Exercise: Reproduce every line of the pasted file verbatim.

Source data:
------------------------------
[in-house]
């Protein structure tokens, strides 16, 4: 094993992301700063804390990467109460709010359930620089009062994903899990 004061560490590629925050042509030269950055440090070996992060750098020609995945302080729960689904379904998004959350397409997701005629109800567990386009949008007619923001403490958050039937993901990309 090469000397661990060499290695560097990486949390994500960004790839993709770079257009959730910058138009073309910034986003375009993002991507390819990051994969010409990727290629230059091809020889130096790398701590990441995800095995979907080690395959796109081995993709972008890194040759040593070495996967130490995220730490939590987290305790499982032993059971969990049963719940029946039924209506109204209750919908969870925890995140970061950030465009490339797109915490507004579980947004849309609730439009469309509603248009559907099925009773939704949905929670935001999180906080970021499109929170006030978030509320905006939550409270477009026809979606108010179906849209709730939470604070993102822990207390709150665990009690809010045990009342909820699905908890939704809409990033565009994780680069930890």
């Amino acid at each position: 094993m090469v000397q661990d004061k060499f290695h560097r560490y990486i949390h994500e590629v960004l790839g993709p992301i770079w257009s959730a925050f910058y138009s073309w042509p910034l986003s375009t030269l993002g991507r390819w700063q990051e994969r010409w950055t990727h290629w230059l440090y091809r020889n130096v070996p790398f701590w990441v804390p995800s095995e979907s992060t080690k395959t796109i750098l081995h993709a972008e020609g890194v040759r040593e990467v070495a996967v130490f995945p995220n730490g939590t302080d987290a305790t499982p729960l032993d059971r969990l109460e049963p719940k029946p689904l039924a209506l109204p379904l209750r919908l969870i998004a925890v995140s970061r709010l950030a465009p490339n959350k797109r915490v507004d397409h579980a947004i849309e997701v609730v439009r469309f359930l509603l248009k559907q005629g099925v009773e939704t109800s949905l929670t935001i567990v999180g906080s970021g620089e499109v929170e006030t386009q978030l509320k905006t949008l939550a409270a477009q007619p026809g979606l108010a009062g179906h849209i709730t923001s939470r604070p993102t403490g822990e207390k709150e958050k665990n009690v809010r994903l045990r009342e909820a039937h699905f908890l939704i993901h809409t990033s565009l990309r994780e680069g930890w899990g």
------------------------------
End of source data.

[in-house]
């Protein structure tokens, strides 16, 4: 094993992301700063804390990467109460709010359930620089009062994903899990 004061560490590629925050042509030269950055440090070996992060750098020609995945302080729960689904379904998004959350397409997701005629109800567990386009949008007619923001403490958050039937993901990309 090469000397661990060499290695560097990486949390994500960004790839993709770079257009959730910058138009073309910034986003375009993002991507390819990051994969010409990727290629230059091809020889130096790398701590990441995800095995979907080690395959796109081995993709972008890194040759040593070495996967130490995220730490939590987290305790499982032993059971969990049963719940029946039924209506109204209750919908969870925890995140970061950030465009490339797109915490507004579980947004849309609730439009469309509603248009559907099925009773939704949905929670935001999180906080970021499109929170006030978030509320905006939550409270477009026809979606108010179906849209709730939470604070993102822990207390709150665990009690809010045990009342909820699905908890939704809409990033565009994780680069930890």
């Amino acid at each position: 094993m090469v000397q661990d004061k060499f290695h560097r560490y990486i949390h994500e590629v960004l790839g993709p992301i770079w257009s959730a925050f910058y138009s073309w042509p910034l986003s375009t030269l993002g991507r390819w700063q990051e994969r010409w950055t990727h290629w230059l440090y091809r020889n130096v070996p790398f701590w990441v804390p995800s095995e979907s992060t080690k395959t796109i750098l081995h993709a972008e020609g890194v040759r040593e990467v070495a996967v130490f995945p995220n730490g939590t302080d987290a305790t499982p729960l032993d059971r969990l109460e049963p719940k029946p689904l039924a209506l109204p379904l209750r919908l969870i998004a925890v995140s970061r709010l950030a465009p490339n959350k797109r915490v507004d397409h579980a947004i849309e997701v609730v439009r469309f359930l509603l248009k559907q005629g099925v009773e939704t109800s949905l929670t935001i567990v999180g906080s970021g620089e499109v929170e006030t386009q978030l509320k905006t949008l939550a409270a477009q007619p026809g979606l108010a009062g179906h849209i709730t923001s939470r604070p993102t403490g822990e207390k709150e958050k665990n009690v809010r994903l045990r009342e909820a039937h699905f908890l939704i993901h809409t990033s565009l990309r994780e680069g930890w899990g």